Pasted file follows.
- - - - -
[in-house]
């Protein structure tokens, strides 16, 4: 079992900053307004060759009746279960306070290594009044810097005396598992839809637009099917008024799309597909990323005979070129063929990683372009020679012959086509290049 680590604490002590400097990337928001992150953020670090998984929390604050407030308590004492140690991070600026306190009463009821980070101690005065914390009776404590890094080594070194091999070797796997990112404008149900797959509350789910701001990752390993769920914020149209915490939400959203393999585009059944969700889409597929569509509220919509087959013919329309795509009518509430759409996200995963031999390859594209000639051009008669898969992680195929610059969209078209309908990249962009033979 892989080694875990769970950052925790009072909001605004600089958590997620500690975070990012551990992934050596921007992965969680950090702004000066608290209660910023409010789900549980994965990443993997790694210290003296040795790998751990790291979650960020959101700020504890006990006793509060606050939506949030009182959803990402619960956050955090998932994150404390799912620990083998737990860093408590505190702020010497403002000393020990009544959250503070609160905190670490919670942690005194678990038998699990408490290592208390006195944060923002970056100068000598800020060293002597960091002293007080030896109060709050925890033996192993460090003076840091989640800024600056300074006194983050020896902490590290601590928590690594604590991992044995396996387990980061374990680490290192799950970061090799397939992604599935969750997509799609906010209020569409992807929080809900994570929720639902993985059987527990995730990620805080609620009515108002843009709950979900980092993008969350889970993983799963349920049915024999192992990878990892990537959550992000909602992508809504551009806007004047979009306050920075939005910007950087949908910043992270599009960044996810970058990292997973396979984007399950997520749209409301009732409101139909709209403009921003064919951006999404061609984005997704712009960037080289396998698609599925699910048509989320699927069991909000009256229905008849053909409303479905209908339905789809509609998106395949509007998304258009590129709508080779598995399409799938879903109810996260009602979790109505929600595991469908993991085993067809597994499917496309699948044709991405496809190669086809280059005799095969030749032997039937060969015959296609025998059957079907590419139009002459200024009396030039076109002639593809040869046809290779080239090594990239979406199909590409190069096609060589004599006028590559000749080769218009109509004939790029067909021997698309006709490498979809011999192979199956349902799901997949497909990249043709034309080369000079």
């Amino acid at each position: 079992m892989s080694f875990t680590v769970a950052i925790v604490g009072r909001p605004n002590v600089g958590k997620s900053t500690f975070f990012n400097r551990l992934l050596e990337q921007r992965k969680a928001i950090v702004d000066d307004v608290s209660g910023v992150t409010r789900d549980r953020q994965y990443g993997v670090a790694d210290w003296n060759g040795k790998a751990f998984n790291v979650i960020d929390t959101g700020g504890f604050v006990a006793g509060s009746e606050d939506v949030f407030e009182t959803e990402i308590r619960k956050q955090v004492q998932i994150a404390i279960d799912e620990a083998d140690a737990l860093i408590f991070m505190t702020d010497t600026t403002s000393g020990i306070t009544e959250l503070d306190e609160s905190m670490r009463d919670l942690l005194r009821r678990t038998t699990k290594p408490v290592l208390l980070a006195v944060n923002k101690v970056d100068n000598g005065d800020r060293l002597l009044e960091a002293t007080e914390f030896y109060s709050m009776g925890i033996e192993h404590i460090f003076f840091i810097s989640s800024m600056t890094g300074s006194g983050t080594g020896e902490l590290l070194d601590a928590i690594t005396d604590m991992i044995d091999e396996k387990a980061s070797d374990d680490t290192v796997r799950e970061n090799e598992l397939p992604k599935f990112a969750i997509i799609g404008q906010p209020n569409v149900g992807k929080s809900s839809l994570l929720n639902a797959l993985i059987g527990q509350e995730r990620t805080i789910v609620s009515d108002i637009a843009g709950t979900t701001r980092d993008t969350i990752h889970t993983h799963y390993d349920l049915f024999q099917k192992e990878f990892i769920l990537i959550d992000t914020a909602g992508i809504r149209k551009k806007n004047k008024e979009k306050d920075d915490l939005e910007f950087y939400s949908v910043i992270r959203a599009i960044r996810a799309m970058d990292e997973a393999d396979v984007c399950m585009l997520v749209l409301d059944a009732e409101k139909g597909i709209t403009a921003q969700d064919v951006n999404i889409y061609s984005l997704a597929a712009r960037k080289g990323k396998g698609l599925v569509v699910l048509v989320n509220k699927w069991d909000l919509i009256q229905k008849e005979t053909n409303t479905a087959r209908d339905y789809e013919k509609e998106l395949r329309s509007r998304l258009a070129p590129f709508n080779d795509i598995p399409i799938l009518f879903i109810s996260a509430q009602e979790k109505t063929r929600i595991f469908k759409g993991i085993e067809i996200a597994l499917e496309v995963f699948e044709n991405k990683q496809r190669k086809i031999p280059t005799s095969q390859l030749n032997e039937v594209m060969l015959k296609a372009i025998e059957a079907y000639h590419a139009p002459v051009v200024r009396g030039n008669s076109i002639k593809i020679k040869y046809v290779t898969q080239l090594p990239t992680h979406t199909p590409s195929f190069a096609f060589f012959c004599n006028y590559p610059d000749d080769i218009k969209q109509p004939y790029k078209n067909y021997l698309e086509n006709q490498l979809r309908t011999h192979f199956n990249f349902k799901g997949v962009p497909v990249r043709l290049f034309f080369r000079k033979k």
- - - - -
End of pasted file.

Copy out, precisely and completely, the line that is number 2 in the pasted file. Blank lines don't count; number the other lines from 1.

């Protein structure tokens, strides 16, 4: 079992900053307004060759009746279960306070290594009044810097005396598992839809637009099917008024799309597909990323005979070129063929990683372009020679012959086509290049 680590604490002590400097990337928001992150953020670090998984929390604050407030308590004492140690991070600026306190009463009821980070101690005065914390009776404590890094080594070194091999070797796997990112404008149900797959509350789910701001990752390993769920914020149209915490939400959203393999585009059944969700889409597929569509509220919509087959013919329309795509009518509430759409996200995963031999390859594209000639051009008669898969992680195929610059969209078209309908990249962009033979 892989080694875990769970950052925790009072909001605004600089958590997620500690975070990012551990992934050596921007992965969680950090702004000066608290209660910023409010789900549980994965990443993997790694210290003296040795790998751990790291979650960020959101700020504890006990006793509060606050939506949030009182959803990402619960956050955090998932994150404390799912620990083998737990860093408590505190702020010497403002000393020990009544959250503070609160905190670490919670942690005194678990038998699990408490290592208390006195944060923002970056100068000598800020060293002597960091002293007080030896109060709050925890033996192993460090003076840091989640800024600056300074006194983050020896902490590290601590928590690594604590991992044995396996387990980061374990680490290192799950970061090799397939992604599935969750997509799609906010209020569409992807929080809900994570929720639902993985059987527990995730990620805080609620009515108002843009709950979900980092993008969350889970993983799963349920049915024999192992990878990892990537959550992000909602992508809504551009806007004047979009306050920075939005910007950087949908910043992270599009960044996810970058990292997973396979984007399950997520749209409301009732409101139909709209403009921003064919951006999404061609984005997704712009960037080289396998698609599925699910048509989320699927069991909000009256229905008849053909409303479905209908339905789809509609998106395949509007998304258009590129709508080779598995399409799938879903109810996260009602979790109505929600595991469908993991085993067809597994499917496309699948044709991405496809190669086809280059005799095969030749032997039937060969015959296609025998059957079907590419139009002459200024009396030039076109002639593809040869046809290779080239090594990239979406199909590409190069096609060589004599006028590559000749080769218009109509004939790029067909021997698309006709490498979809011999192979199956349902799901997949497909990249043709034309080369000079």